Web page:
The question may be asked, "What does the Church add to the Sin-Offering if the Lord gave the necessary per cent. of His merit to each to make his or her sacrifice possible?" We answer that it depends upon what thought is behind the expression "add to the Sin-Offering." THE SIN-OFFERING NEEDED NO ADDITION. The sinner was a man—Adam. Our Lord left His glory and became a man in order that He might redeem man. When a perfect man's life was given for the other perfect man who sinned, it constituted a sufficiency, or as the Scriptures express it, a Ransom-Price.

This word "Ransom" (I Tim. 2:6), in the Greek (anti-lutron) signifies a price, as an equivalent; a satisfactory price. Consequently there is no addition needed to the Ransom which our Lord gave and nothing could be added to it, for we cannot add to that which is already complete. If the price of an article is $1 and you add $25 to it, you are not really adding anything to the price, for the price is only $1, and the other dollars added on neither affect the price nor are necessary, in any sense of the word.

There is another sense, however, in which the Church has a share with her Lord; namely, Not only was our Lord Himself the Ransom-Price for the world, but in order that He might be highly exalted and receive the reward of the divine nature, it was necessary that He should die. So, then, the death of Christ effected two things; first, it was the Ransom-Price for mankind; second, it was the condition upon which He would obtain His glorious reward—the divine nature. If He had not been obedient even unto death, then He would not have been highly exalted.

As the Apostle says, "And being found in fashion as a man, He humbled Himself and became obedient unto death, even the death of the cross. Wherefore [on which account] God also hath highly exalted Him and given Him a Name which is above every name." (Phil. 2:8,9.) He could not, therefore, have been exalted to that high position except by obedience unto death—obedience to His covenant. Had He failed to carry out His covenant of sacrifice, He would have failed to gain His glorious reward, and also failed to be a satisfactory price for [R4855 : page 214] mankind. But He did not fail. He attained the prize of the "high calling" to the divine nature.

There is, however, an arrangement in God's Plan that takes in the Church as well as Jesus, the Head of the Body, the Head of the Church; and so the Apostle says that God foreknew us also by Jesus. (Rom. 8:28-30; Eph. 1:4,9-12.) Not that he foreknew you and me as individuals, necessarily, but that He foreknew a Church, a class; He had fore-intended the gathering of such a class, or Church, from the beginning. It is just as much a part of the Divine Plan that the Church, the Body of Christ, should be called to walk in His steps, to be dead with Him, to present their bodies living sacrifices, as it was a part of the Divine Plan from the beginning that Jesus should do these things. The difference between Jesus and the Church is that He was perfect, holy, harmless, undefiled, separate from sinners; and therefore, His death could be in the nature of a ransom-price—all that was necessary. We have no such perfection of our own; and therefore, in order to be permitted to sacrifice at all, we must first have His merit imputed to us, that we might be acceptable sacrifices on the Lord's altar.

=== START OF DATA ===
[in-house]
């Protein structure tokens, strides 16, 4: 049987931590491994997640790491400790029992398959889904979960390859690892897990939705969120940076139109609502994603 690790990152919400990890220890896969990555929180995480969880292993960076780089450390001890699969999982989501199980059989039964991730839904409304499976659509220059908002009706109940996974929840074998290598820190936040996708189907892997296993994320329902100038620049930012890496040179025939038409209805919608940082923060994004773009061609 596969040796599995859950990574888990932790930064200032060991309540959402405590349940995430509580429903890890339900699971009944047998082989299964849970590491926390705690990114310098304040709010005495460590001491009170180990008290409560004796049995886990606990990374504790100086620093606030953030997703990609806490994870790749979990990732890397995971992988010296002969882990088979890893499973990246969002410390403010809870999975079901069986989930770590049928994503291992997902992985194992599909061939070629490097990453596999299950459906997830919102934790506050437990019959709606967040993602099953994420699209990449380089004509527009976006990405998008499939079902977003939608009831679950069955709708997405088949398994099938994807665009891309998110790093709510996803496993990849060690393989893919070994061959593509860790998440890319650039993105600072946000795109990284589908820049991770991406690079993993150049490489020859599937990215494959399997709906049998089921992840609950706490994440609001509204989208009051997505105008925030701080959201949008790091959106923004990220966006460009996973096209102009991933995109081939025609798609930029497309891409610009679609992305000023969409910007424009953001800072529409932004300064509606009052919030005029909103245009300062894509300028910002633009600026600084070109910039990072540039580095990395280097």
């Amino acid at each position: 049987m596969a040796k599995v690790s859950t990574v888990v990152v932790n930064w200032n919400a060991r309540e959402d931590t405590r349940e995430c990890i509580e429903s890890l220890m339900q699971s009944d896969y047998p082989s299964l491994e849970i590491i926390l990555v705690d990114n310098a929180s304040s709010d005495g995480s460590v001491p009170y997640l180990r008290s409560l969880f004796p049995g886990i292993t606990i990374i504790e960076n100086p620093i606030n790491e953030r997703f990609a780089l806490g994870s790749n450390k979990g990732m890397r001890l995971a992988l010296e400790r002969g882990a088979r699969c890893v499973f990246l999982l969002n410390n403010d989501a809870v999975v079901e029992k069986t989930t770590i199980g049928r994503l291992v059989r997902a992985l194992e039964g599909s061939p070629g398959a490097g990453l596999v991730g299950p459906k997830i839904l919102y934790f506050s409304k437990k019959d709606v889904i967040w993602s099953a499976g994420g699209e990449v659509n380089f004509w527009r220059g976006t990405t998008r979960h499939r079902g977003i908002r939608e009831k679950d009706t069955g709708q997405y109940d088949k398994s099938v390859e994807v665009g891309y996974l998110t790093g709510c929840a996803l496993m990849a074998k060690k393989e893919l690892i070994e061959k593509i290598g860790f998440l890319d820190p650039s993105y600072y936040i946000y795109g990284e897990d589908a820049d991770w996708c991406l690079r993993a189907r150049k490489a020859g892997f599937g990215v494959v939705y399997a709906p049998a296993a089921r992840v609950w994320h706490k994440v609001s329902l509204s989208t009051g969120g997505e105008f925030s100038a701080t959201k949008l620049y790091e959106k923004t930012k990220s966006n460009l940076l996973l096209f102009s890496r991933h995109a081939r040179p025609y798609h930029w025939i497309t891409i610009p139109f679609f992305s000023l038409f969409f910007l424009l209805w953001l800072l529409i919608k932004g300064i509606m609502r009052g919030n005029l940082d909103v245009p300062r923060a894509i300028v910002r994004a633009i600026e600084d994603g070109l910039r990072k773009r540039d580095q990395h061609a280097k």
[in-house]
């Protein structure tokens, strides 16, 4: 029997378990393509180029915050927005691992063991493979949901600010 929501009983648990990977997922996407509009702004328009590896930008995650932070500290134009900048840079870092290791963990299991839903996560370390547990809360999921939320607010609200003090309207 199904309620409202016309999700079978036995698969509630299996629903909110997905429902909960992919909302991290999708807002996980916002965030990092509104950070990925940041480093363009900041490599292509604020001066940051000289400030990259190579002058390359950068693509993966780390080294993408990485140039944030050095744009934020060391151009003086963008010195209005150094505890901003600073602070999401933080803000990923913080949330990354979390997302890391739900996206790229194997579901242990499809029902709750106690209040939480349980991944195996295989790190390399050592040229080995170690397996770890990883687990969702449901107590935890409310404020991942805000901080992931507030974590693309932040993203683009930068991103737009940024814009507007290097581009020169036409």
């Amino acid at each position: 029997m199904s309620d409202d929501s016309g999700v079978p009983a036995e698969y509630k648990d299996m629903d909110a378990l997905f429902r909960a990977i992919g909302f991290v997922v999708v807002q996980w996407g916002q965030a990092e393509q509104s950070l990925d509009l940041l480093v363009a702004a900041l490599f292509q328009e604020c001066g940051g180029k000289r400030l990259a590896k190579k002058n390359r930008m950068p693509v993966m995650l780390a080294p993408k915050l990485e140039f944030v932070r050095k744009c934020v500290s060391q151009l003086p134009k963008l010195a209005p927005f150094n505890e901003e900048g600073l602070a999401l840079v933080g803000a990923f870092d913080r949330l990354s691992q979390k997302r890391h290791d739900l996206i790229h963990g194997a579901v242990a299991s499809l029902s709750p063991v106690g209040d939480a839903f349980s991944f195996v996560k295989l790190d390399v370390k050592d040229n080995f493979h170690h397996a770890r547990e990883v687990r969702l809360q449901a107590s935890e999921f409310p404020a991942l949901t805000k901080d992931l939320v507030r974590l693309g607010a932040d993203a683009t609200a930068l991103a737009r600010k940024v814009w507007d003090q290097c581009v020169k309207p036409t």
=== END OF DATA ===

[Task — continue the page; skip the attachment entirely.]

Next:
Then the question comes up, What is the object of having any of these sacrifices on the altar? Why is the Church on the altar with her Lord, as expressed by the Apostle Paul (Romans 12:1), "I beseech you, therefore, brethren, by the mercies of God, that ye present your bodies a living sacrifice, holy, acceptable unto God, your reasonable service." Why does God invite us to be living sacrifices with Christ, since Christ is sufficient as a ransom-price for the sins of the whole world? The answer is that the Father invites us to come in and be partakers of the sufferings of Christ in order that we may also be sharers of His glory; for it is only "if we suffer with Him that we may reign with Him—if we be dead with Him, we shall live with Him."

As our Lord was called to sacrifice, so the Church is also called. If He would be found worthy, if He would have the Father's highest approval, He must leave the glory which He had with the Father and must do all the Father might require of Him. And only by so doing would He gain the reward offered. During the Gospel Age the Church is invited to enter into that covenant with Him. We who are by nature sinners, "children of wrath, even as others," are justified through His merit in order to permit us to have a share in His suffering, in His sacrifice.

What is the use of all this? Why should this be done? That is the only way that we could be with Him on the spirit plane. If we retain the human nature we can never get to heaven. None can ever go to heaven except those of the sacrificial class. Those not begotten from above will never get a share in the heavenly blessing, but will get an earthly blessing, if they get any. They will keep their earthly nature and will in due time be made perfect. But those who are now invited to become the Bride of Christ are invited to join with Him in sacrifice. Our Lord sacrificed the earthly nature and its rights. All those who wish to belong to this Bride class must sacrifice the flesh, the earthly nature, its rights, etc., that they may be sharers with Him in the Heavenly, the divine nature.